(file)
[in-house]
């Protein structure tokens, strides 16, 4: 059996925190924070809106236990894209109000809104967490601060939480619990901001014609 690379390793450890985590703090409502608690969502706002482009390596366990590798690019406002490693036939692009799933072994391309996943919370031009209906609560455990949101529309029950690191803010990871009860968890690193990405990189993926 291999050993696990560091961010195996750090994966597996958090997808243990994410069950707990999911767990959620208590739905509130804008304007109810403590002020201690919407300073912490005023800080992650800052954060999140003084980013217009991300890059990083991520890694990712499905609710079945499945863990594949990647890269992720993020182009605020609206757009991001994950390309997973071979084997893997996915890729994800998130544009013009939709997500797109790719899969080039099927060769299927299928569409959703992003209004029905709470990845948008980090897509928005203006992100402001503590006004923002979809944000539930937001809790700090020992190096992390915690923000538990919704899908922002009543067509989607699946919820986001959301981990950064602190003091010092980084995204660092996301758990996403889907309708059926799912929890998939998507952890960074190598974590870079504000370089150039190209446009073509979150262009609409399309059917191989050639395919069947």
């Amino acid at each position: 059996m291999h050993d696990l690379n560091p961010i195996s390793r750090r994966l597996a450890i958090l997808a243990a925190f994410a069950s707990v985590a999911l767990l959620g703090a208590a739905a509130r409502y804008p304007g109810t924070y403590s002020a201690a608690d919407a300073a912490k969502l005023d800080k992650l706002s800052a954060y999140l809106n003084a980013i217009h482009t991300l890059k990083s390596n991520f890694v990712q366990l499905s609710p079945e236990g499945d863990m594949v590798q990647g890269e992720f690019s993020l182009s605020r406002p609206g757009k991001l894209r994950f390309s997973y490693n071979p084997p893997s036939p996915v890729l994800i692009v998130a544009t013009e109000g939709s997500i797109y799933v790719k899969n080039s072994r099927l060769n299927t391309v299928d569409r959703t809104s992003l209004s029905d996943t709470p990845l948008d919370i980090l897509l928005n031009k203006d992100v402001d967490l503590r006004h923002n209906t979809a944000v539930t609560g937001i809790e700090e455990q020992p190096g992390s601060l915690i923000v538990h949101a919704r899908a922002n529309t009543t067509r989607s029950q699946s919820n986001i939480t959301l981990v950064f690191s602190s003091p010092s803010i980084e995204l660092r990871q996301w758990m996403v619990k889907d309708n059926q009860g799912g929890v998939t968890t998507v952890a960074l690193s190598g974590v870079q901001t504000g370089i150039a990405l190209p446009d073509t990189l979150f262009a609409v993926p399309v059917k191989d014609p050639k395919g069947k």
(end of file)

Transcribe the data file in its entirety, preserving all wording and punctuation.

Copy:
[in-house]
């Protein structure tokens, strides 16, 4: 059996925190924070809106236990894209109000809104967490601060939480619990901001014609 690379390793450890985590703090409502608690969502706002482009390596366990590798690019406002490693036939692009799933072994391309996943919370031009209906609560455990949101529309029950690191803010990871009860968890690193990405990189993926 291999050993696990560091961010195996750090994966597996958090997808243990994410069950707990999911767990959620208590739905509130804008304007109810403590002020201690919407300073912490005023800080992650800052954060999140003084980013217009991300890059990083991520890694990712499905609710079945499945863990594949990647890269992720993020182009605020609206757009991001994950390309997973071979084997893997996915890729994800998130544009013009939709997500797109790719899969080039099927060769299927299928569409959703992003209004029905709470990845948008980090897509928005203006992100402001503590006004923002979809944000539930937001809790700090020992190096992390915690923000538990919704899908922002009543067509989607699946919820986001959301981990950064602190003091010092980084995204660092996301758990996403889907309708059926799912929890998939998507952890960074190598974590870079504000370089150039190209446009073509979150262009609409399309059917191989050639395919069947």
């Amino acid at each position: 059996m291999h050993d696990l690379n560091p961010i195996s390793r750090r994966l597996a450890i958090l997808a243990a925190f994410a069950s707990v985590a999911l767990l959620g703090a208590a739905a509130r409502y804008p304007g109810t924070y403590s002020a201690a608690d919407a300073a912490k969502l005023d800080k992650l706002s800052a954060y999140l809106n003084a980013i217009h482009t991300l890059k990083s390596n991520f890694v990712q366990l499905s609710p079945e236990g499945d863990m594949v590798q990647g890269e992720f690019s993020l182009s605020r406002p609206g757009k991001l894209r994950f390309s997973y490693n071979p084997p893997s036939p996915v890729l994800i692009v998130a544009t013009e109000g939709s997500i797109y799933v790719k899969n080039s072994r099927l060769n299927t391309v299928d569409r959703t809104s992003l209004s029905d996943t709470p990845l948008d919370i980090l897509l928005n031009k203006d992100v402001d967490l503590r006004h923002n209906t979809a944000v539930t609560g937001i809790e700090e455990q020992p190096g992390s601060l915690i923000v538990h949101a919704r899908a922002n529309t009543t067509r989607s029950q699946s919820n986001i939480t959301l981990v950064f690191s602190s003091p010092s803010i980084e995204l660092r990871q996301w758990m996403v619990k889907d309708n059926q009860g799912g929890v998939t968890t998507v952890a960074l690193s190598g974590v870079q901001t504000g370089i150039a990405l190209p446009d073509t990189l979150f262009a609409v993926p399309v059917k191989d014609p050639k395919g069947k």